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A miscalculation of grave proportions

by admin February 9, 2010

The Segal Centre has hit their stride this season, restaging classics like Educating Rita and Inherit the Wind that still have strong appeal in the 21st century. The same cannot be said for the 20-year-old Geometry in Venice, which has seen better days.
Set in the northern Italian city during the 1890s and based on a Henry James novella, Geometry in Venice centres on a family struggling to sustain their superior social status as their wealth is in continual decline. The Moreens are desperately trying to marry their daughter Amy (Susanna Fournier) to the most eligible suitor while also trying to keep their disabled son well-educated. Morgan (brightly played by 12-year-old Elliott Larson) has a heart condition, preventing him from playing with the other children. What he lacks in physical ability, he makes up for in intellect, leading his mother to hire a Canadian tutor, Pemberton (Graham Cuthbertson), to further his education. Pemberton, who is unsure how much he is being paid for his services, is amazed to see how quickly Morgan picks up languages (he learns Greek overnight), so he begins to introduce him to mathematics.

Morgan tries to solve the proof of Pythagoras’ theorem using sand and placement of certain living room furniture – a well-produced visual gimmick. Unfortunately, it was the only memorable moment of act one.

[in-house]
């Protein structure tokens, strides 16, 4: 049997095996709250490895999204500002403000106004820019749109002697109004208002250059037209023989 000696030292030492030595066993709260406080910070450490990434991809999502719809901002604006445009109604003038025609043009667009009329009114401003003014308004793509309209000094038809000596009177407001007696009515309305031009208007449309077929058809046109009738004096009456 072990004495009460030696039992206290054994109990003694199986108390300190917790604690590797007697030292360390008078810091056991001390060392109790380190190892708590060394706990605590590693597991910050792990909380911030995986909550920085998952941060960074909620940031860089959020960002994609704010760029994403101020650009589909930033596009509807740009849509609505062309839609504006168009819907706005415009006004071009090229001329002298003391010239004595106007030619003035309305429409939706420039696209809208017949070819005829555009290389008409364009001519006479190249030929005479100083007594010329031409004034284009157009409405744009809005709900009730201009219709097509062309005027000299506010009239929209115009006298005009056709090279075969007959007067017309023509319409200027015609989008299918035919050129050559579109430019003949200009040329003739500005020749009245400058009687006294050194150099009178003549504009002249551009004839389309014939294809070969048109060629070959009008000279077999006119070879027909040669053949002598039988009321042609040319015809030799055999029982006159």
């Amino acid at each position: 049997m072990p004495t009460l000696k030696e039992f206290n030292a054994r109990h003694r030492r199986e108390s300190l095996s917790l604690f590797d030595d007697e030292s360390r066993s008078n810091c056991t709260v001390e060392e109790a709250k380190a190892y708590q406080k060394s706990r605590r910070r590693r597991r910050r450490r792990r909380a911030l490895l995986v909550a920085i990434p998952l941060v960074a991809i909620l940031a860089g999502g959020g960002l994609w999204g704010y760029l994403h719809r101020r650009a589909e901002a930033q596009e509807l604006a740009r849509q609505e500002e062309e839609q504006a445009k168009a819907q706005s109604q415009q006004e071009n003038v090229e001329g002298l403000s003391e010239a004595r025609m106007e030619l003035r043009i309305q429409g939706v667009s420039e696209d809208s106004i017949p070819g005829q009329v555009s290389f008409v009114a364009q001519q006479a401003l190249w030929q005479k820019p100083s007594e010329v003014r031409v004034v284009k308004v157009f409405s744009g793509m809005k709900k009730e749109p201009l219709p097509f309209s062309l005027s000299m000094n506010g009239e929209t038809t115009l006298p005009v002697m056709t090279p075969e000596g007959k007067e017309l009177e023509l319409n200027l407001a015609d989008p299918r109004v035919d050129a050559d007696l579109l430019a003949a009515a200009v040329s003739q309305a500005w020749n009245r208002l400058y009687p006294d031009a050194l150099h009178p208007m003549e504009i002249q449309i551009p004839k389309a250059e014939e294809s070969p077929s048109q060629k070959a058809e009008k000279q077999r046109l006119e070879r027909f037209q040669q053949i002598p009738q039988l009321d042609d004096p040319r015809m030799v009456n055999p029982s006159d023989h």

Act two begins the slow deterioration of the Moreens’ social status in France, as Amy is tirelessly courting the globetrotting novelist Henry James (Damien Atkins), who invites Amy to all the right social events, but is reluctant to commit to her. Pemberton is growing restless with his lack of remuneration; after tutoring for a few months, he still has not earned enough money to afford a hair cut. The Moreens can only pull off the smoke and mirrors game for so long, as the truth finally reveals itself in a dramatic conclusion where a flower bouquet is smashed across the glowing white floorboards of the stage, shattering whatever hope is left for the Moreens.

On paper, Geometry in Venice has a great concept, as it deals with the courtship dilemmas in the social climbing Victorian era that are the subject of many successful novels and plays. The problem here is that the play itself, by Montreal playwright Michael Mackenzie, is languidly written. The audience is not invested with any of the characters or the plot itself; this is a shame since the cast is so talented. Director Chris Abraham’s oversight doesn’t help the pacing much either. Stagehands continually rearranged curtains and set pieces between scenes, an unnecessary distraction except for the fact that it was the only movement in a play that was desperate for some kinetic energy.
And while the simplistic set adorned with white columns spot lit from above were quite eloquent, designer Julie Fox didn’t quite get the fashion memo: no white sets after Labour Day. It’s enough that our streets are filled with snow so we could use a break from that specific colour, or lack thereof.
The Segal Centre has proved it can put on successful productions of classic theatre, but it is really time to branch out into more unsung territory. Every now and then, a contemporary play would do some good.

Geometry in Venice plays at the Segal Centre until Feb. 14. Tickets are $22 for students, $31-$44 for adults.

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